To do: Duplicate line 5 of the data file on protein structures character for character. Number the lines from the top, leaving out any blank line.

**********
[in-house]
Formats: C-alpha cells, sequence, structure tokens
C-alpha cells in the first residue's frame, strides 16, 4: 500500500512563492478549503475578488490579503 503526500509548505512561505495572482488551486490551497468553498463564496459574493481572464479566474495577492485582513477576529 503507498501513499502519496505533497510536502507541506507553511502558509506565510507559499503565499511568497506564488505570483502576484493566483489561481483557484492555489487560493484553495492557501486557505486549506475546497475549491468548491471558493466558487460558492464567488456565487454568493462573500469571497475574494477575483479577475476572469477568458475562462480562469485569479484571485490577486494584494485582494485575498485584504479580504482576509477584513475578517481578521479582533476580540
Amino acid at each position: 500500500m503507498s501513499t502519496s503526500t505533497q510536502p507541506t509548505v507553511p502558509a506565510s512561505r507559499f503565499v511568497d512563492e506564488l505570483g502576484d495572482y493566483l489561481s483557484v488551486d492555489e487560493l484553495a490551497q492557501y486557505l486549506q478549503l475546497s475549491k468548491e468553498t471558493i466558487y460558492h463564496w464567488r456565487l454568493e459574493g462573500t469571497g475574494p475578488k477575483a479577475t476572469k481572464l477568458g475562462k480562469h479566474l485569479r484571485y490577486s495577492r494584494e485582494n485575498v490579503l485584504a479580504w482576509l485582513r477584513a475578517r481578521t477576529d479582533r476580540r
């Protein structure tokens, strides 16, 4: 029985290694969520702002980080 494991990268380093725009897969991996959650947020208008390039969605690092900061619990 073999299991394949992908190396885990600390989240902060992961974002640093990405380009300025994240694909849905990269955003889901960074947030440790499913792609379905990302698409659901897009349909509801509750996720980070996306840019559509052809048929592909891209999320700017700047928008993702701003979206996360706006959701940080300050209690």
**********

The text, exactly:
């Protein structure tokens, strides 16, 4: 029985290694969520702002980080 494991990268380093725009897969991996959650947020208008390039969605690092900061619990 073999299991394949992908190396885990600390989240902060992961974002640093990405380009300025994240694909849905990269955003889901960074947030440790499913792609379905990302698409659901897009349909509801509750996720980070996306840019559509052809048929592909891209999320700017700047928008993702701003979206996360706006959701940080300050209690």